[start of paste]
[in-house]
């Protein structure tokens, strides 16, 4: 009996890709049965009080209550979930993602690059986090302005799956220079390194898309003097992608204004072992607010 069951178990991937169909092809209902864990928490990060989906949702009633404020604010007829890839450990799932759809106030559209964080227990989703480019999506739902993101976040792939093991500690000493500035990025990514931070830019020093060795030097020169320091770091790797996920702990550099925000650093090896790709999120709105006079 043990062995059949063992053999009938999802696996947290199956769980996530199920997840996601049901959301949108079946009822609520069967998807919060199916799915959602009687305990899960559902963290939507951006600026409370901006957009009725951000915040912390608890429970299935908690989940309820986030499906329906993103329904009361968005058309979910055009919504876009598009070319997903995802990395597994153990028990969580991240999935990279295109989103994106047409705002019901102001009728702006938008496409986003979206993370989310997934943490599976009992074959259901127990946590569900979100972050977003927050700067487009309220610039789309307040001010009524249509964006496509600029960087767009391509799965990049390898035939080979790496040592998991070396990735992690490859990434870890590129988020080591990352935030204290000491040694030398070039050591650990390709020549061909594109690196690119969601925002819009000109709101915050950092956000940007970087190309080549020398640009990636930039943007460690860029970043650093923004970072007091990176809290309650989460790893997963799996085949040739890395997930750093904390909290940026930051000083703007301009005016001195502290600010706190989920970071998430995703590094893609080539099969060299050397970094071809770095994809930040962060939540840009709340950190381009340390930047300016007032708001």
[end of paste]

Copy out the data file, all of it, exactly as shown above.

[in-house]
């Protein structure tokens, strides 16, 4: 009996890709049965009080209550979930993602690059986090302005799956220079390194898309003097992608204004072992607010 069951178990991937169909092809209902864990928490990060989906949702009633404020604010007829890839450990799932759809106030559209964080227990989703480019999506739902993101976040792939093991500690000493500035990025990514931070830019020093060795030097020169320091770091790797996920702990550099925000650093090896790709999120709105006079 043990062995059949063992053999009938999802696996947290199956769980996530199920997840996601049901959301949108079946009822609520069967998807919060199916799915959602009687305990899960559902963290939507951006600026409370901006957009009725951000915040912390608890429970299935908690989940309820986030499906329906993103329904009361968005058309979910055009919504876009598009070319997903995802990395597994153990028990969580991240999935990279295109989103994106047409705002019901102001009728702006938008496409986003979206993370989310997934943490599976009992074959259901127990946590569900979100972050977003927050700067487009309220610039789309307040001010009524249509964006496509600029960087767009391509799965990049390898035939080979790496040592998991070396990735992690490859990434870890590129988020080591990352935030204290000491040694030398070039050591650990390709020549061909594109690196690119969601925002819009000109709101915050950092956000940007970087190309080549020398640009990636930039943007460690860029970043650093923004970072007091990176809290309650989460790893997963799996085949040739890395997930750093904390909290940026930051000083703007301009005016001195502290600010706190989920970071998430995703590094893609080539099969060299050397970094071809770095994809930040962060939540840009709340950190381009340390930047300016007032708001």